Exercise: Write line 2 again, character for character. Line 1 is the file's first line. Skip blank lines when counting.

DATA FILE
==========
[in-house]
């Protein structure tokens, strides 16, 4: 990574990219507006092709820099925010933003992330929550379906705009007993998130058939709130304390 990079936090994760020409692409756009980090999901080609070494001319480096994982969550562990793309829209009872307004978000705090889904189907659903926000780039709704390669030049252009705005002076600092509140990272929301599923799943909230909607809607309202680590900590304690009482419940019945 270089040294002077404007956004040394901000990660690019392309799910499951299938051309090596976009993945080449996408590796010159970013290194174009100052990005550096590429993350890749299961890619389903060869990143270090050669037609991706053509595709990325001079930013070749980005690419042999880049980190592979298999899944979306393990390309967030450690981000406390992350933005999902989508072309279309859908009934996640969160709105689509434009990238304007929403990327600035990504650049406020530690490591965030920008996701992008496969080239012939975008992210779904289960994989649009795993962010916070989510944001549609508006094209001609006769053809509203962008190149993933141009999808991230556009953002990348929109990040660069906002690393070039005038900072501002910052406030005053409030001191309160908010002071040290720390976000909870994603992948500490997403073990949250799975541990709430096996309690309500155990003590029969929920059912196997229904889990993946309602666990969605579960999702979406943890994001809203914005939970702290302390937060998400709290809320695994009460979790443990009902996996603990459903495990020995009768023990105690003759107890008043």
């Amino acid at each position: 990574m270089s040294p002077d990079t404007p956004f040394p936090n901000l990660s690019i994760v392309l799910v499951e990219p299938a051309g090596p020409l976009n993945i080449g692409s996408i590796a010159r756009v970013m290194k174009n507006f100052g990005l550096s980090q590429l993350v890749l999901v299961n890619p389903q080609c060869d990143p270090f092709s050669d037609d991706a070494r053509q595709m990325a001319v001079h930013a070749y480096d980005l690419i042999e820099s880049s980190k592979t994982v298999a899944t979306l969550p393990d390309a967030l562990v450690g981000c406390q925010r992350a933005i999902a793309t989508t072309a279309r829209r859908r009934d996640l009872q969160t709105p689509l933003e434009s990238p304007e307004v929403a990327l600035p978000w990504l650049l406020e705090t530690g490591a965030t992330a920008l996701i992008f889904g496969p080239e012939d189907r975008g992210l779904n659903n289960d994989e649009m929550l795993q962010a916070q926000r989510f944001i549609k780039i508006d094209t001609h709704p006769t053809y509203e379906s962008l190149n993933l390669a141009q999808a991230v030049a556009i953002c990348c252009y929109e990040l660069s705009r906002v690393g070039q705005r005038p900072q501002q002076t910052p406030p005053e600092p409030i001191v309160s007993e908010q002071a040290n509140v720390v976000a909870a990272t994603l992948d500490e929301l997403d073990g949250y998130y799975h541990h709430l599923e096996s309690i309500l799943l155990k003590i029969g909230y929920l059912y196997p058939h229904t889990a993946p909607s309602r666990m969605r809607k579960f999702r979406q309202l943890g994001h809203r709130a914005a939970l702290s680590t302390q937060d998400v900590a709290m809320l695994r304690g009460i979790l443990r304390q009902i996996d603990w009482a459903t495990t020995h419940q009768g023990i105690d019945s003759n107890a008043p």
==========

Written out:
């Protein structure tokens, strides 16, 4: 990574990219507006092709820099925010933003992330929550379906705009007993998130058939709130304390 990079936090994760020409692409756009980090999901080609070494001319480096994982969550562990793309829209009872307004978000705090889904189907659903926000780039709704390669030049252009705005002076600092509140990272929301599923799943909230909607809607309202680590900590304690009482419940019945 270089040294002077404007956004040394901000990660690019392309799910499951299938051309090596976009993945080449996408590796010159970013290194174009100052990005550096590429993350890749299961890619389903060869990143270090050669037609991706053509595709990325001079930013070749980005690419042999880049980190592979298999899944979306393990390309967030450690981000406390992350933005999902989508072309279309859908009934996640969160709105689509434009990238304007929403990327600035990504650049406020530690490591965030920008996701992008496969080239012939975008992210779904289960994989649009795993962010916070989510944001549609508006094209001609006769053809509203962008190149993933141009999808991230556009953002990348929109990040660069906002690393070039005038900072501002910052406030005053409030001191309160908010002071040290720390976000909870994603992948500490997403073990949250799975541990709430096996309690309500155990003590029969929920059912196997229904889990993946309602666990969605579960999702979406943890994001809203914005939970702290302390937060998400709290809320695994009460979790443990009902996996603990459903495990020995009768023990105690003759107890008043």